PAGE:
Linkedin is different than other social media sites. Since creating a Linkedin profile page can be a little bit intimidating, I turned to Waylon McGill, Account Executive at Linkedin for some information and tips on how to make the most of it.
Our Q&A is below.
Marisa: Tell me a bit about your role at Linkedin.
Waylon: It’s probably easiest if I give a bit of an overview of LinkedIn and our three business lines to provide some context and then I can tell you what I do specifically.
LinkedIn is the world’s largest professional network with nearly 350M users, and growing at over 2 new users per second. Our goal is to connect the world’s professionals to make them more productive and we do this by helping them do 3 things. Hire, Market, and Sell.
Hiring solutions is our biggest business, doing over $1B in revenue, helping companies find and attract top talent. Recruiters use premium paid accounts to search the network for individuals with specific skill sets and experience and then reach out to them through the platform. This is actually how I got into LinkedIn; I was contacted by a headhunter who liked my profile.
Marketing solutions helps companies advertise on the network and gives them the ability to target very specific individuals with their messaging based on things like their title, job function, industry etc.
Finally, our newest business, and the one that I am a part of, is Sales Solutions. Our goal in Sales Solutions is to elevate the sales profession and transform the way companies sell from the old method of high-volume cold calling to social selling. We provide premium paid accounts that help sales people to easily find their target audience, keep them up to date on those people and what matters to them, and then reveal relationships that can be leveraged for warm introductions to those people rather than cold calling them. Neither buyers, nor sellers like cold calls.
My job as an Account Executive is to work with a book of named accounts to help them see the value in this new way of selling, and ultimately to get them to upgrade from their free accounts to our premium Sales Navigator accounts. It’s challenging because you’re asking people to change the way they’ve been selling forever, but it’s also very rewarding because as a sales person you understand and empathize with the battles your prospects are facing and it feels great to help people them achieve their goals.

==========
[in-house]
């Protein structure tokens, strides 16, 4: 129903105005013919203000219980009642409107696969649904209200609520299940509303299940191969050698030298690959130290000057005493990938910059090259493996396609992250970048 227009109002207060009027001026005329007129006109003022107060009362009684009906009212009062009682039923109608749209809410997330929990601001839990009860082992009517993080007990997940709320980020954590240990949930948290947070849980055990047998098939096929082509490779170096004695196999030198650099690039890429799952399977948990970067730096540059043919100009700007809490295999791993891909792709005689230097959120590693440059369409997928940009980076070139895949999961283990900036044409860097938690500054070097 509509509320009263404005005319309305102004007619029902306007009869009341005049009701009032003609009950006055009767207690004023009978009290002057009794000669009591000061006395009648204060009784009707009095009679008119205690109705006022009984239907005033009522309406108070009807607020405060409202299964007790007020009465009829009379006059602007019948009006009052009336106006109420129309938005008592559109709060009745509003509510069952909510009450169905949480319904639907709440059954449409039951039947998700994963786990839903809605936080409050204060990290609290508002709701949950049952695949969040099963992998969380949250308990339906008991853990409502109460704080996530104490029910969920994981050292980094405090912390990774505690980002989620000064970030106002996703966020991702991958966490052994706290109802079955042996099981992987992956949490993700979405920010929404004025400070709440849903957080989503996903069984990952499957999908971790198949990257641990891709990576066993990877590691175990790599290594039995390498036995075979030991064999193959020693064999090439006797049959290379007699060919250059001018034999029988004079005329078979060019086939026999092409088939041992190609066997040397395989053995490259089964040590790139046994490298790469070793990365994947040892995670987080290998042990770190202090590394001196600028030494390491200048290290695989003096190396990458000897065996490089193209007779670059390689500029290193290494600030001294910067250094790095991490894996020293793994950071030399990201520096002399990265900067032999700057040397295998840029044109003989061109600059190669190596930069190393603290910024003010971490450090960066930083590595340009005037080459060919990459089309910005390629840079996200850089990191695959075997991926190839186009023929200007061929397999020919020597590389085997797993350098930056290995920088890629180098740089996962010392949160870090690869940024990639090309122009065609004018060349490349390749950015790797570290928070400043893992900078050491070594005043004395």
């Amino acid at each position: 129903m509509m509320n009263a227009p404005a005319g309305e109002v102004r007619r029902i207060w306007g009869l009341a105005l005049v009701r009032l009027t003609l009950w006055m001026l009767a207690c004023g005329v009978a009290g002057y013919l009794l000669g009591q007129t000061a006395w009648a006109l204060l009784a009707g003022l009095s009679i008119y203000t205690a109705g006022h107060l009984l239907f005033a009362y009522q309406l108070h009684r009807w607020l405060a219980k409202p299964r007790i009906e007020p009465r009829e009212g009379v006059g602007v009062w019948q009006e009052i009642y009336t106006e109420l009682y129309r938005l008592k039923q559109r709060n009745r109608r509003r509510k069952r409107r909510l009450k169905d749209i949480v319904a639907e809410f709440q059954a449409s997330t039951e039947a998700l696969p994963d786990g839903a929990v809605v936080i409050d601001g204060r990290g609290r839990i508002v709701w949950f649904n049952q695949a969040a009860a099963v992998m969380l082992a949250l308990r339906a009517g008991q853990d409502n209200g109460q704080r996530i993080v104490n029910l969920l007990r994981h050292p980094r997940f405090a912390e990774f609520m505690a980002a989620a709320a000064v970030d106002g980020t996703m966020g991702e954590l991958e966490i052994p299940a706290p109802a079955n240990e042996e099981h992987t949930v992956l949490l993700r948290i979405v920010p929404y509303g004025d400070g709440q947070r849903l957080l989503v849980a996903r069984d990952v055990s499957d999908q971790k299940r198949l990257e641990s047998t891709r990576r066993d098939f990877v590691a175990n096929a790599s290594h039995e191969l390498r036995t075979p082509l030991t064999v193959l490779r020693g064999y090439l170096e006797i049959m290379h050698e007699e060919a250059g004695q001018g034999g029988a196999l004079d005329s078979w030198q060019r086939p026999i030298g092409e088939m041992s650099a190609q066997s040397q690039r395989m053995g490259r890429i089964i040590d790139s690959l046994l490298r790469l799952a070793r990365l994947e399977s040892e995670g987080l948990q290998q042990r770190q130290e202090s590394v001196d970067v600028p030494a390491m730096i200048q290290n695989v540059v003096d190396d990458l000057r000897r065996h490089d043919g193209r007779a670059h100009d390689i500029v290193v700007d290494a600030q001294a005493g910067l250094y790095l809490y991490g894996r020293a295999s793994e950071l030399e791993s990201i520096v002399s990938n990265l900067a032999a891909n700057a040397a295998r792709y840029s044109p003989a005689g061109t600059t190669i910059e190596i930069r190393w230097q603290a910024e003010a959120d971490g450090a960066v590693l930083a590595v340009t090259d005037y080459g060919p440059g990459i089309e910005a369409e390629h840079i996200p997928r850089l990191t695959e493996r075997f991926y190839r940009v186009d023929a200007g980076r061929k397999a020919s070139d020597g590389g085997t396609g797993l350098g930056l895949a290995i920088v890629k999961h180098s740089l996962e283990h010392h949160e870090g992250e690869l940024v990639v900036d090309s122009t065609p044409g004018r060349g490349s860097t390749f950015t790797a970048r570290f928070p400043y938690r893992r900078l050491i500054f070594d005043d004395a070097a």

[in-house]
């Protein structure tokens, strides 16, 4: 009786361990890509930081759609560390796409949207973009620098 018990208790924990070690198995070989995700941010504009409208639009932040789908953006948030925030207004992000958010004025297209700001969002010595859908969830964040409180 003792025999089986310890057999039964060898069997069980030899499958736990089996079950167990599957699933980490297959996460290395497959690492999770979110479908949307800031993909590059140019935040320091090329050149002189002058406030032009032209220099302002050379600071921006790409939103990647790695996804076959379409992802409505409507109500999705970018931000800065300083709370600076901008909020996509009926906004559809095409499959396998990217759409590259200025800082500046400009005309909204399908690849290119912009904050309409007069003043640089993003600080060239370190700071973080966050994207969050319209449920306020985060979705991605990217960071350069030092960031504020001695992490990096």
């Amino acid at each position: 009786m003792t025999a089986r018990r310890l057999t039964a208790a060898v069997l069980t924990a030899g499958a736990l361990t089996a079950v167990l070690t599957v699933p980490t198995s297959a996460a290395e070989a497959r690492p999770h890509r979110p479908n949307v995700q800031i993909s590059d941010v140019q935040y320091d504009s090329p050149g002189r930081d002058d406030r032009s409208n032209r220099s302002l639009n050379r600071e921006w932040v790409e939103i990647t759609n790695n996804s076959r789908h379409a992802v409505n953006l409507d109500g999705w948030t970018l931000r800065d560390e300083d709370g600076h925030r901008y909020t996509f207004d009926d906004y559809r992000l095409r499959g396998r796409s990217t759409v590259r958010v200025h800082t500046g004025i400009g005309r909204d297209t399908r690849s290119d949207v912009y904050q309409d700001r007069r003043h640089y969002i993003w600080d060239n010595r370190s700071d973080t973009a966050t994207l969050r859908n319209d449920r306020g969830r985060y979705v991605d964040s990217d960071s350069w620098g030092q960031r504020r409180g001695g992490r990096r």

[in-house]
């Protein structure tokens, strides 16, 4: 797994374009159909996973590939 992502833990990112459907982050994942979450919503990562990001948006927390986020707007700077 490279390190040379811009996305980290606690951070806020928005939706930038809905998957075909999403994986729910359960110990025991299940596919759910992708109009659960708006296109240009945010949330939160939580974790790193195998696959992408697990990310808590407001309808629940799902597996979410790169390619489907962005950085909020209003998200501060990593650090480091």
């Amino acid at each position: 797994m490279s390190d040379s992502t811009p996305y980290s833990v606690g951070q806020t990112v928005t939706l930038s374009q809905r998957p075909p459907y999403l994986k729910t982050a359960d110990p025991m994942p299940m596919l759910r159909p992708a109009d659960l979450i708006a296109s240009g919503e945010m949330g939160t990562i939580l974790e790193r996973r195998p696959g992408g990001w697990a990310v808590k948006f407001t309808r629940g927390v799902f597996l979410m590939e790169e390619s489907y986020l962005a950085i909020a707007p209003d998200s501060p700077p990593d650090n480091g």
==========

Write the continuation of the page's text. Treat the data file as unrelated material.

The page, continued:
Marisa: We know it’s important to portray a professional image, with a professional headshot on Linkedin as it reflects your personal brand. But what about the brand of the company you represent?
Waylon: We talk about this all the time at LinkedIn, the importance of having a strong profile whether you’re a sales person, a job seeker or even someone that’s happy in your current role. In a B2B sale, business is being transacted between two companies, but ultimately it’s individuals that are representing those companies and their profiles are a big part of that representation.
People should have a description about their company, and the value that their company brings to client relationships, as well as a summary section that articulates the specific value that they bring as an individual contributor.
This is the sort of thing that prospective clients are going to see, but it’s also what prospective head hunters are going to see and you want to be putting your best foot forward because ultimately the quality of your profile can determine whether or not someone returns your call, responds to your email, or extends an invitation to an interview for your dream job.
Marisa: You work closely with sales teams, do you think a bad profile headshot affects sales?